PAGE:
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Microsoft Thinks Its Stock Is a Bargain

Microsoft's stock is not the high-flier it was throughout the late '80s and early '90s. Many investors earned their yachts, Porsches and retirement homes on the backs of this baby. And thousands of employees became Microsoft millionaires, driving the prices of homes in Redmond to near-Silicon Valley heights.

Since the tech crash of 2001, the stock has been stuck. Like a rocking chair, it's going nowhere. But Microsoft thinks its own company is a pretty good deal and is buying back $40 billion in shares. That's like buying a Yahoo's worth of stock. And that's on top of the $40 billion buyback already completed.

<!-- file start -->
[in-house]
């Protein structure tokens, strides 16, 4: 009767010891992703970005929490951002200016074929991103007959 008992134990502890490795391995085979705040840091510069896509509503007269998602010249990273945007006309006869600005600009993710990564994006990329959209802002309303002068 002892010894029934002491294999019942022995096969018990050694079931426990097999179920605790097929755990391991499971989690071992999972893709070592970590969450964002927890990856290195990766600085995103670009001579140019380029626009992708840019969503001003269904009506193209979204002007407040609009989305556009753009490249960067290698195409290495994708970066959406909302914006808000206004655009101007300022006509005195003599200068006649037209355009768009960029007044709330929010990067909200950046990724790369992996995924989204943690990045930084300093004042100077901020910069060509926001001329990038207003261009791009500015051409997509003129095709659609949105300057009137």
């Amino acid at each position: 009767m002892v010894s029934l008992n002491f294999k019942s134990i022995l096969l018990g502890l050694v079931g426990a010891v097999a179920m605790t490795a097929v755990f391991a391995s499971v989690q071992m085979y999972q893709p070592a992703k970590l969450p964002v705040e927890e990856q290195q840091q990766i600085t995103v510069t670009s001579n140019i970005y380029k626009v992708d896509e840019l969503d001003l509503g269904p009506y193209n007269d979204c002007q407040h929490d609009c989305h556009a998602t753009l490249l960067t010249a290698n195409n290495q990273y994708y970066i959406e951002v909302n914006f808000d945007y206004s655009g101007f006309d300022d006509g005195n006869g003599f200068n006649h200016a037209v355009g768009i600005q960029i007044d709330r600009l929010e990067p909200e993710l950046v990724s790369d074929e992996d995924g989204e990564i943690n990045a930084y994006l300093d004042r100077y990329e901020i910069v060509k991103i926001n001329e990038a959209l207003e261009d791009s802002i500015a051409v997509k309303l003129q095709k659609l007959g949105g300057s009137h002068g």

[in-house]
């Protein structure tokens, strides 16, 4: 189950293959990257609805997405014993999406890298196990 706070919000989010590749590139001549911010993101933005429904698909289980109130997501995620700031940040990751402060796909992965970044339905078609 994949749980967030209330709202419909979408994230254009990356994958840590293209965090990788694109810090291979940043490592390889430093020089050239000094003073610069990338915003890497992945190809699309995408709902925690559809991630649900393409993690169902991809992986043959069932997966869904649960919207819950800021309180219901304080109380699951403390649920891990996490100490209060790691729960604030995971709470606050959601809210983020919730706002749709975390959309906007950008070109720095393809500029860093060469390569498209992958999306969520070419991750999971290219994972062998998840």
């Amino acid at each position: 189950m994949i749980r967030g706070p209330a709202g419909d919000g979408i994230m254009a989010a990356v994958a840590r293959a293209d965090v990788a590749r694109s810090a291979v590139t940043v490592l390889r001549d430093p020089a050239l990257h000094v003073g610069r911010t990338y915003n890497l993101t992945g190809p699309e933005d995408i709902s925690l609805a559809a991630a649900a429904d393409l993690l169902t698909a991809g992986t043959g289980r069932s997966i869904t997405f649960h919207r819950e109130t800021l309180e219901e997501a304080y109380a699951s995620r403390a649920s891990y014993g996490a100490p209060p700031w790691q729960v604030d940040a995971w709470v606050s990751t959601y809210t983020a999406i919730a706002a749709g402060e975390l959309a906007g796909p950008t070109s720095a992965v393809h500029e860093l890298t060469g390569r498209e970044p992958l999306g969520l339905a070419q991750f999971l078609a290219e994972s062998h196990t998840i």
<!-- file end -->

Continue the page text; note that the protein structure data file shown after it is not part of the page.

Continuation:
I'm no Wall Street whiz (and neither, apparently, are they), but this seems like a good long-term move. It acknowledges that Microsoft is now a mature, less volatile stock. It means there's stability and sound financial underpinnings. Oh, how I wish Steve Ballmer and Bill Gates had been running Lehman, AIG and Merrill Lynch!

During the tech crash in 2001, there were no federal bailouts -- and our business came through just fine. Investors (like you and me, I'm sure) who lost money took our lumps and went on. What lessons should we have learned from the tech bubble burst that we can apply to today's Wall Street meltdown? Thoughts welcome at dbarney@redmondmag.com.

Posted by Doug Barney on 09/23/2008 at 1:16 PM


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